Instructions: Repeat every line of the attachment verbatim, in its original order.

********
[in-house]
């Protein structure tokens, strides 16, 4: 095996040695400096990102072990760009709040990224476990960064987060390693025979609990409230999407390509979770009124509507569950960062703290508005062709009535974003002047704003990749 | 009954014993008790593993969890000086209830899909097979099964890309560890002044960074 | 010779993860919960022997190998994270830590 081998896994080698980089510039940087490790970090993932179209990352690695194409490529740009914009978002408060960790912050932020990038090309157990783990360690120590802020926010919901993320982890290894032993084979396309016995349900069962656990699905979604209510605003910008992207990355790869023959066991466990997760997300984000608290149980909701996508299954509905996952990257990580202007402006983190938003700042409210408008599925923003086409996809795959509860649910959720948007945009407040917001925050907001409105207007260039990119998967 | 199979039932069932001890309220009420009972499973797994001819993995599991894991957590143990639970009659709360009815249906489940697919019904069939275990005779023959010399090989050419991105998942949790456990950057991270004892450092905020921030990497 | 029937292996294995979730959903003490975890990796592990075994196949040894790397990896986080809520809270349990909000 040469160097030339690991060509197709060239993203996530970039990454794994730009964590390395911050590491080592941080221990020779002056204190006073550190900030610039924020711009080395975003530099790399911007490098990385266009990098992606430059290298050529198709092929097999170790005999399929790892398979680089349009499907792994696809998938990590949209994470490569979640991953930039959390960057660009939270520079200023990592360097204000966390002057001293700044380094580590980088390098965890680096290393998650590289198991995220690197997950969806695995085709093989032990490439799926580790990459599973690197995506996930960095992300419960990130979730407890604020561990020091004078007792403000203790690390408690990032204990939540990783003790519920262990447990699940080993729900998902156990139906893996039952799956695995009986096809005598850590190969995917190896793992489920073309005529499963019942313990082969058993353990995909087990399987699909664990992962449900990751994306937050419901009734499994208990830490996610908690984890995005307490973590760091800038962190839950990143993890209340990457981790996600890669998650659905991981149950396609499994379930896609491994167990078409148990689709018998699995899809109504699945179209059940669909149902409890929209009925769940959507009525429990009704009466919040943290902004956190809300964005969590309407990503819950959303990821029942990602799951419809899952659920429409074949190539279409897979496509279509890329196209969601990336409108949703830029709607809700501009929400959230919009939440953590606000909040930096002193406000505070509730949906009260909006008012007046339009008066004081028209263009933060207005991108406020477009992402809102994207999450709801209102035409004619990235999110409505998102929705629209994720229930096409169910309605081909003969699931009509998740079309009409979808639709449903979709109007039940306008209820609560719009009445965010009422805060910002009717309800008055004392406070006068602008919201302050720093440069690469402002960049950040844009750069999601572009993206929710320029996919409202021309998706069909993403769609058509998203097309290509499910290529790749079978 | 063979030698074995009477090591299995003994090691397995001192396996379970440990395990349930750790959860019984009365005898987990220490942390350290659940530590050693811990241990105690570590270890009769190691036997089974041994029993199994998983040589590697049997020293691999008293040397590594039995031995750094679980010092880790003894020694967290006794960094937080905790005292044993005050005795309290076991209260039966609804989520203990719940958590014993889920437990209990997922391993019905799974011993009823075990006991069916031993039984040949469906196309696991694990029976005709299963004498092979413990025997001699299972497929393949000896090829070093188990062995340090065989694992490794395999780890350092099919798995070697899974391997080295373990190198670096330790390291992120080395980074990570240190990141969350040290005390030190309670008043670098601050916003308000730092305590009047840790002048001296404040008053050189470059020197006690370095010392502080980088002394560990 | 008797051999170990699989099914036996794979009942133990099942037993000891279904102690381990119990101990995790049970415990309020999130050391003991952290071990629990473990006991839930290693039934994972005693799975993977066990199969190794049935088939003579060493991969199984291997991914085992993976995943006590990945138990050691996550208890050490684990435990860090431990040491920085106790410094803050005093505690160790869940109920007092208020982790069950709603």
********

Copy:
[in-house]
């Protein structure tokens, strides 16, 4: 095996040695400096990102072990760009709040990224476990960064987060390693025979609990409230999407390509979770009124509507569950960062703290508005062709009535974003002047704003990749 | 009954014993008790593993969890000086209830899909097979099964890309560890002044960074 | 010779993860919960022997190998994270830590 081998896994080698980089510039940087490790970090993932179209990352690695194409490529740009914009978002408060960790912050932020990038090309157990783990360690120590802020926010919901993320982890290894032993084979396309016995349900069962656990699905979604209510605003910008992207990355790869023959066991466990997760997300984000608290149980909701996508299954509905996952990257990580202007402006983190938003700042409210408008599925923003086409996809795959509860649910959720948007945009407040917001925050907001409105207007260039990119998967 | 199979039932069932001890309220009420009972499973797994001819993995599991894991957590143990639970009659709360009815249906489940697919019904069939275990005779023959010399090989050419991105998942949790456990950057991270004892450092905020921030990497 | 029937292996294995979730959903003490975890990796592990075994196949040894790397990896986080809520809270349990909000 040469160097030339690991060509197709060239993203996530970039990454794994730009964590390395911050590491080592941080221990020779002056204190006073550190900030610039924020711009080395975003530099790399911007490098990385266009990098992606430059290298050529198709092929097999170790005999399929790892398979680089349009499907792994696809998938990590949209994470490569979640991953930039959390960057660009939270520079200023990592360097204000966390002057001293700044380094580590980088390098965890680096290393998650590289198991995220690197997950969806695995085709093989032990490439799926580790990459599973690197995506996930960095992300419960990130979730407890604020561990020091004078007792403000203790690390408690990032204990939540990783003790519920262990447990699940080993729900998902156990139906893996039952799956695995009986096809005598850590190969995917190896793992489920073309005529499963019942313990082969058993353990995909087990399987699909664990992962449900990751994306937050419901009734499994208990830490996610908690984890995005307490973590760091800038962190839950990143993890209340990457981790996600890669998650659905991981149950396609499994379930896609491994167990078409148990689709018998699995899809109504699945179209059940669909149902409890929209009925769940959507009525429990009704009466919040943290902004956190809300964005969590309407990503819950959303990821029942990602799951419809899952659920429409074949190539279409897979496509279509890329196209969601990336409108949703830029709607809700501009929400959230919009939440953590606000909040930096002193406000505070509730949906009260909006008012007046339009008066004081028209263009933060207005991108406020477009992402809102994207999450709801209102035409004619990235999110409505998102929705629209994720229930096409169910309605081909003969699931009509998740079309009409979808639709449903979709109007039940306008209820609560719009009445965010009422805060910002009717309800008055004392406070006068602008919201302050720093440069690469402002960049950040844009750069999601572009993206929710320029996919409202021309998706069909993403769609058509998203097309290509499910290529790749079978 | 063979030698074995009477090591299995003994090691397995001192396996379970440990395990349930750790959860019984009365005898987990220490942390350290659940530590050693811990241990105690570590270890009769190691036997089974041994029993199994998983040589590697049997020293691999008293040397590594039995031995750094679980010092880790003894020694967290006794960094937080905790005292044993005050005795309290076991209260039966609804989520203990719940958590014993889920437990209990997922391993019905799974011993009823075990006991069916031993039984040949469906196309696991694990029976005709299963004498092979413990025997001699299972497929393949000896090829070093188990062995340090065989694992490794395999780890350092099919798995070697899974391997080295373990190198670096330790390291992120080395980074990570240190990141969350040290005390030190309670008043670098601050916003308000730092305590009047840790002048001296404040008053050189470059020197006690370095010392502080980088002394560990 | 008797051999170990699989099914036996794979009942133990099942037993000891279904102690381990119990101990995790049970415990309020999130050391003991952290071990629990473990006991839930290693039934994972005693799975993977066990199969190794049935088939003579060493991969199984291997991914085992993976995943006590990945138990050691996550208890050490684990435990860090431990040491920085106790410094803050005093505690160790869940109920007092208020982790069950709603």